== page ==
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Medicinal marijuana advocates Jam for Justice in Coe Hill

September 30, 2015

By Nate Smelle

More than 100 advocates of medicinal marijuana took over the Coe Hill Fairgrounds on Saturday, Sept. 26 to take part in Dr. Rob Kamermans’ Jam for Justice. The celebration of cannabis culture and benefit concert was a fundraiser to pay for Kamermans’ climbing court costs that have arisen from charges alleging the doctor illegally dispensed prescriptions for medical marijuana to patients from jurisdictions across Canada. Following a raid of his office in Coe Hill by the RCMP in January of 2012, Kamermans and his wife Mary, a Registered Nurse Practitioner were charged with substance trafficking, as well as fraud and money laundering related to his involvement with medical marijuana prescriptions.
Many in the crowd were patients of Kamermans’ showed up to express their gratitude to the doctor for helping them heal and for improving their quality of life. Diagnosed with multiple sclerosis 20 years ago, Marjory Leahy spent nearly 15 years on a variety of different prescription painkillers to help her cope with the pain, before she became a patient of Kamermans’. Having not tried marijuana before, Leahy said she was sceptical that it would help her overcome her pain considering she had been prescribed heavy narcotics such as OxyContin and Percocet by her former doctor. Worried about some of the side effects caused by these medications; and also worried about becoming dependent on them she decided to give it a try.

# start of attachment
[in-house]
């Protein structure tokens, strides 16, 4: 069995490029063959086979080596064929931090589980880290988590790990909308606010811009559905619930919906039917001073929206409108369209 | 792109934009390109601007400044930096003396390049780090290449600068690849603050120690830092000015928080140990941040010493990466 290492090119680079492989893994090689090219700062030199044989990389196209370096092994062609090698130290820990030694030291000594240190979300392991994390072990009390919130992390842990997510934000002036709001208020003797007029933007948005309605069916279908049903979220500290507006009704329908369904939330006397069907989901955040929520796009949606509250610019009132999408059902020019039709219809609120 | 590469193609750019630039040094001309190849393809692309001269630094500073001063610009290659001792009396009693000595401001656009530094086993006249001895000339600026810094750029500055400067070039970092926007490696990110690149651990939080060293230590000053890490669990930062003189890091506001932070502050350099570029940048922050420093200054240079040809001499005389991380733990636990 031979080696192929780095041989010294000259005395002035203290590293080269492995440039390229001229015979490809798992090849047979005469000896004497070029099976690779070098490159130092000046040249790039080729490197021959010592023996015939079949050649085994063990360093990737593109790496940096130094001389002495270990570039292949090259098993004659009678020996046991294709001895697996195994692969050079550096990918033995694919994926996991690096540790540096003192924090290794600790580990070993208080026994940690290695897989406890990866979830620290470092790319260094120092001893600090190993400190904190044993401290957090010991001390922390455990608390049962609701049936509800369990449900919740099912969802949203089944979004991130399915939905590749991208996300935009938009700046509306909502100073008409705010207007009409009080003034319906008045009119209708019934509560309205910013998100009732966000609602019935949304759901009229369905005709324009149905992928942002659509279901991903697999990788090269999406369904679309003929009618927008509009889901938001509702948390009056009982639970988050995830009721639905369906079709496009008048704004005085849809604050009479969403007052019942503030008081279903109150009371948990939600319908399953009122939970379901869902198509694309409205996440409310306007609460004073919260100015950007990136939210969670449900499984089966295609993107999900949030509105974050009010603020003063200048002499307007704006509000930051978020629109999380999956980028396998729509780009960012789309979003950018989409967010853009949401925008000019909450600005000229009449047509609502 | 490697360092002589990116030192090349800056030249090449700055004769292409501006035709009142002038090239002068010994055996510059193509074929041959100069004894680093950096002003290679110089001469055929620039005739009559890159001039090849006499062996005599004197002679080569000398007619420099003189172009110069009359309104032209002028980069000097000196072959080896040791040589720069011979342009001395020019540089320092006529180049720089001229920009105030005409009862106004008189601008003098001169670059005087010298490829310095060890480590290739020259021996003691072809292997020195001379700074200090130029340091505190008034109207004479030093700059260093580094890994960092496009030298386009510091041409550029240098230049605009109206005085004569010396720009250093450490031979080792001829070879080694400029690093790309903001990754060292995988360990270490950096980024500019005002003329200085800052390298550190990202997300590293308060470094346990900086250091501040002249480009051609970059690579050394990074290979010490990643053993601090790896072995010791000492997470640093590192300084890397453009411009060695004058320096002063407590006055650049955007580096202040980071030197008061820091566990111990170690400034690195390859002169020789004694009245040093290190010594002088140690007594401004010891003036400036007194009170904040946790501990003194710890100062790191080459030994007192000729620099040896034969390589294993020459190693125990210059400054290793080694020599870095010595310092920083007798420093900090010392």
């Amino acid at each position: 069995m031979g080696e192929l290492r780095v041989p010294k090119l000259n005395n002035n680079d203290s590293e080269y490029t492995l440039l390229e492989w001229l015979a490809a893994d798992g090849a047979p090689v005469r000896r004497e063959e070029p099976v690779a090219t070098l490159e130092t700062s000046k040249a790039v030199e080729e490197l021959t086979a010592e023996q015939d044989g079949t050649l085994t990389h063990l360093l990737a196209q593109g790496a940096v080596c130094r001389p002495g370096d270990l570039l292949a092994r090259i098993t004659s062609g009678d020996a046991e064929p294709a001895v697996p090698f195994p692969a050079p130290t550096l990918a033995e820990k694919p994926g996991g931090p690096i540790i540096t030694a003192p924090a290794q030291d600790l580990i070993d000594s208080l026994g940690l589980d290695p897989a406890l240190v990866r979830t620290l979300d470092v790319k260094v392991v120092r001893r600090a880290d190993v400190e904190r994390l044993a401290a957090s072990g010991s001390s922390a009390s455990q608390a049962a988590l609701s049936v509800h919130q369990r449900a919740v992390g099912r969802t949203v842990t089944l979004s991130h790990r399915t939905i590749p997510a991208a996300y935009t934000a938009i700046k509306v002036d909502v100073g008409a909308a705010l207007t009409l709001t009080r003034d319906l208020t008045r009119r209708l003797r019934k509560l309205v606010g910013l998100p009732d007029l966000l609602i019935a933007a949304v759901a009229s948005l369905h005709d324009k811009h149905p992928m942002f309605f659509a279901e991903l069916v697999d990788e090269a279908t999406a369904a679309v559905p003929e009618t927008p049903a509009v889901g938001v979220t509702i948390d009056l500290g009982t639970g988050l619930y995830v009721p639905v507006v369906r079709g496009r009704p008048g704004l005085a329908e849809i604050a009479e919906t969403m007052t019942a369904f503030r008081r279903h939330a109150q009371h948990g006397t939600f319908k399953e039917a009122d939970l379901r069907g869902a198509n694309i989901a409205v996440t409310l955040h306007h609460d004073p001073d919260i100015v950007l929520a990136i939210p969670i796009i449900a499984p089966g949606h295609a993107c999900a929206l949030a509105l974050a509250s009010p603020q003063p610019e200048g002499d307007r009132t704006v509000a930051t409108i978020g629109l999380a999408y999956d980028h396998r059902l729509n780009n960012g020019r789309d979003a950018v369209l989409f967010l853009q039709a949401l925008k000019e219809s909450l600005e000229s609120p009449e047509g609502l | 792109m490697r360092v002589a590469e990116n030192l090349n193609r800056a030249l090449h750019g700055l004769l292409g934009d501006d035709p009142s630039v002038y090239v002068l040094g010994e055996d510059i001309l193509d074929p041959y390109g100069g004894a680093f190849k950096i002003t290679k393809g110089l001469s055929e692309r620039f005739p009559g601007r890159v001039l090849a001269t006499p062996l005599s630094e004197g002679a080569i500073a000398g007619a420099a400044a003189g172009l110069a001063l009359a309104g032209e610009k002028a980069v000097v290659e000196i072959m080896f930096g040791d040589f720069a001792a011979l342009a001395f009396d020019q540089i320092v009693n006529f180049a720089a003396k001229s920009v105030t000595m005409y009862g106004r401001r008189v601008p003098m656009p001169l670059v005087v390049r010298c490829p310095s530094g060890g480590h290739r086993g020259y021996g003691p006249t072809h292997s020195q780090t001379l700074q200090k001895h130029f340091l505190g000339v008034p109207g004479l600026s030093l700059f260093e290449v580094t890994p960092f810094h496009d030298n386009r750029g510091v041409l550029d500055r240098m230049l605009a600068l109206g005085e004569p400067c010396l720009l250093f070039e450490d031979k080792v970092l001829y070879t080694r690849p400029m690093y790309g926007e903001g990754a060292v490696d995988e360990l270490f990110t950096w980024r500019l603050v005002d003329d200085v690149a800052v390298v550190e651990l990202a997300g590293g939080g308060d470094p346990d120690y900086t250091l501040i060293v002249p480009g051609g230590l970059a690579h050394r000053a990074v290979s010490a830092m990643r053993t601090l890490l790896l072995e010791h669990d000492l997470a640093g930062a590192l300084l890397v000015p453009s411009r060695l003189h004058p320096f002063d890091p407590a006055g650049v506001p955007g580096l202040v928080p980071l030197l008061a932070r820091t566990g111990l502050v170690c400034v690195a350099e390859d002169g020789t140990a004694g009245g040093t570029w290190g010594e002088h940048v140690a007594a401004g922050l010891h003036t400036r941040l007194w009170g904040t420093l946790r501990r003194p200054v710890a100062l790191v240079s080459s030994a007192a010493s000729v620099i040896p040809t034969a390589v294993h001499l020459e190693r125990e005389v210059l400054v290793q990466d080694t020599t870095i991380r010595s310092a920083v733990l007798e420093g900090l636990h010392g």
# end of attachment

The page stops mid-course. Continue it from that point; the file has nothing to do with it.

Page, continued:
“The side effects of the pills my previous doctor was prescribing to me made me feel worse whenever I didn’t take them,” said Leahy.
“I could see how people might get hooked on pills by accident. When I replaced them with medicinal marijuana all of those side effects went away and I started to enjoy life again. When you think about it, it makes sense. I mean come on what kind of medicine would you rather take, one that comes from a plant that has been used by healers for thousands of years, or one that is manufactured in a lab from synthetic chemicals?”
Llyod Embury also became an advocate for using marijuana as a medicine after he experienced the harsh side effects of the drug OxyContin. Prescribed to him by another doctor to help him deal with the severe pain from a major eye surgery, he found marijuana to be much more effective and natural pain killer than any of the pills his doctor prescribed. As soon as the OxyContin wore off, Embury said the pain would come back immediately. Acting as the Master of Ceremonies for the day’s events he explained why he decided to offer his support for Kamermans’ Jam for Justice.
“Dr. Kamermans has been a really good doctor for the community,” he said.
“He is a good man and very personable, and because of all of this hassle they gave him over writing prescriptions for people who need it, he has been harassed, he has been dragged through the courts, and that equals big, big bucks. He is just a regular MD who is here to help the people. We are putting this on and getting it done here so the people he has helped can help him get through this.”
The music began at noon and continued on until after sundown. The line-up featured a mixed range of artists including: Mike Kelly, Dave Embury, Band on the QT, Steve Bird, Gord Arnold, the Coe Hill Girls and trick fiddler/step dancing sensation Jessica Wedden. Picking up the fiddle for the first time four years ago, Wedden’s quick and skilled hand combined with her Jimi Hendrix-style showmanship had the audience grooving to the music. Happy to take part in Dr. Kamermans’ Jam for Justice, the artist/activist from Charbot Lake believes artists should use their talents to make the world a better place.
“I try to play at as many fundraisers as I can,” said Wedden.
“It makes me feel good inside to help people who are helping others.”
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